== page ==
How Chronic Stress Impairs the Endocannabioid System

In general, research into the body’s endocannabinoid system proceeds via administering a substance like a cannabinoid or another drug, and recording the impact of that administration on a specific behavior or physiological process. However, few experiments consider the reverse question: how do our behaviors and environments affect the endocannabinoid system? This system, like most other neurological systems, is not made up of a rigidly fixed number of receptors or ligands. Instead, it constantly changes and adapts to best serve the body, ramping up and down receptor density and receptor affinity as the body deems appropriate. Stress is now understood to be one of the factors that can impact the endocannabinoid system. In general, exposure to stressful events can easily cause a diverse and lasting set of consequences in both humans and animals. In what is most likely the body’s attempt to overcome and live with chronic stress or the possibility of another stressful event, synapses, which are the paths of communication between individual neurons, re-wire themselves. One extreme example is the maladaptive change that can occur in soldiers put in life or death situations. Soldiers may, for instance, learn to associate sounds heard during such a stressful event with the occurrence of the event itself. Later, in non-hostile environments, these same sounds can then trigger the body and brain to re-live the event, with intense physiological changes, such as the release of adrenaline and increased aggression. This is a classic example of PTSD (Post Traumatic Stress Disorder). However, stress can…

Facts and Myths of Schizophrenia and Cannabis

Critics of medical cannabis use often bring up the association between cannabis use and mental illness. In this context, the implication is almost always that cannabis use is unsafe and can exacerbate or initiate psychotic symptoms in both healthy and afflicted individuals. Yikes. While some of these claims are accurate, they are also incredibly misleading to the discussion about medical cannabis’ relationship with psychotic disorders. For example, it would be entirely factual to say that automobiles are involved in thousands of deaths each year. It would also be entirely factual to say that without automobile usage, vehicular death would not occur! This is clearly a very silly way to look at the situation: Automobiles transport food and medicines, and some automobiles like ambulances, literally save lives by allowing people to be rushed to proper medical facilities. The safety of a vehicle inevitably depends on who is driving it and what rules and road systems they are subject to. In this case it would be difficult to successfully argue that refusing to ride in an automobile is a healthy decision in modern society. Stating the facts without stating the whole context can be completely misleading. Likewise, the relationship between cannabis and schizophrenia cannot be stated in one sentence. Both chemical and natural psychedelic substances, like cannabis, are well documented to trigger cases of mental illness. By transporting users to different mental states, these drugs can set off acute and long-term psychotic episodes, so any responsible medical doctor should advise patients with…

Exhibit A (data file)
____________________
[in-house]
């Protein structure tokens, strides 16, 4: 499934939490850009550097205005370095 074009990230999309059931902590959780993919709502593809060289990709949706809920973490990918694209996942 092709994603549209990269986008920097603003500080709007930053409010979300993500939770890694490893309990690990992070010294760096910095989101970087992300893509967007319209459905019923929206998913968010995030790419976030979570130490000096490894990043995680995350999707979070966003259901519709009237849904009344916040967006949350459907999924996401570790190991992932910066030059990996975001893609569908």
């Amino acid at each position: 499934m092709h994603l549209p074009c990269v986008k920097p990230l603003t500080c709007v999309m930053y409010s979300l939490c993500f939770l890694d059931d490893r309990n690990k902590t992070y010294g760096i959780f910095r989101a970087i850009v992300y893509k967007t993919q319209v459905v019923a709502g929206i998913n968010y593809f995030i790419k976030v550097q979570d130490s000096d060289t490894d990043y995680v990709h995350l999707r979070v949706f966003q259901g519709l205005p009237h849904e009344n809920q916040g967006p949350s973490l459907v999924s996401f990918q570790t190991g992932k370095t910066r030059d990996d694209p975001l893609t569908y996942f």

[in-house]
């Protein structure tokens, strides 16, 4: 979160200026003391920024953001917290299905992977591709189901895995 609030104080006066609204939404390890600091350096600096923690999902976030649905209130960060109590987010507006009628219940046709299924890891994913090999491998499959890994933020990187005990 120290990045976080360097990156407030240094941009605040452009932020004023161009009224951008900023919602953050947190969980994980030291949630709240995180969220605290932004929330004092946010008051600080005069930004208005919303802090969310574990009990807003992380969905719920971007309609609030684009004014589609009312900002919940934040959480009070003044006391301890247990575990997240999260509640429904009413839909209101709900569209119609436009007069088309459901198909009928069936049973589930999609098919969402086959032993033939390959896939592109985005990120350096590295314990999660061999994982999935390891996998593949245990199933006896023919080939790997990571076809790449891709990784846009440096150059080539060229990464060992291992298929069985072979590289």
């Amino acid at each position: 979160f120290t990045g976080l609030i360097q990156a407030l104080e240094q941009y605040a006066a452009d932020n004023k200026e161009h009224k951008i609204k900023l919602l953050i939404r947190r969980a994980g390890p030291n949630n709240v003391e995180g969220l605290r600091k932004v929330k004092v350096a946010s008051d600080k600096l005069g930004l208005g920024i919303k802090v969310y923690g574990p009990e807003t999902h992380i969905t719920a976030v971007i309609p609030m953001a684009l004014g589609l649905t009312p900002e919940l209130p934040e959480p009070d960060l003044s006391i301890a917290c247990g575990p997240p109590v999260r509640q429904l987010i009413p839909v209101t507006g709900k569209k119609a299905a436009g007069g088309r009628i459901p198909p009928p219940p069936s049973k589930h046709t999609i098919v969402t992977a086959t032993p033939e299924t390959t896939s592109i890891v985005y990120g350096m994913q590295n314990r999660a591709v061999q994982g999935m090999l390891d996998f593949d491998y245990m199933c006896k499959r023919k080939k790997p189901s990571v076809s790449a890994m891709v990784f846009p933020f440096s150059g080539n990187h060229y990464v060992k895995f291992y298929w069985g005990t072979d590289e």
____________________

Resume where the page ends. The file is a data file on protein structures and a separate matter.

Alzheimer’s Revisited: How Cannabis is Changing the State of Alzheimer’s Medication

Late Onset Alzheimer’s Disease (LOAD) is what most people think of when they think of Alzheimer’s. Accounting for roughly 70% of dementia cases, it’s characterized by a progressive decline in cognitive ability in individuals over the age of 65. This decline affects memory, language, motor skills, and general ability to live and take care of oneself. However, while these symptoms are troubling enough, LOAD also frequently includes behavior and personality changes. Coordinating healthcare is already difficult enough for a relative with a myriad of age-related health issues, but when that relative is unable to remember basic instructions or able to have a coherent conversation, the situation is exponentially more difficult. Taken together, all of these changes put significant stress on the individuals suffering from the disease as well as the family members and healthcare workers taking care of those individuals. Unfortunately, not much is understood about the cause of Alzheimer’s. Instead, we have a fragmented understanding of processes that seem to be related. For instance, research currently indicates that neuroinflammation and oxidative stress play a vital role in the development of the disease. Specifically, the build up of cell waste related to aging can turn toxic, forcing the brain to initiate a sequence of processes, known as a “cascade”, in an attempt to surround and isolate the toxicity. Unfortunately, this process alone can release even more cytokines, chemokines, and proteins, which eventually leads to more inflammation, resulting in neuron death. As with many diseases, treating LOAD means preventing the body…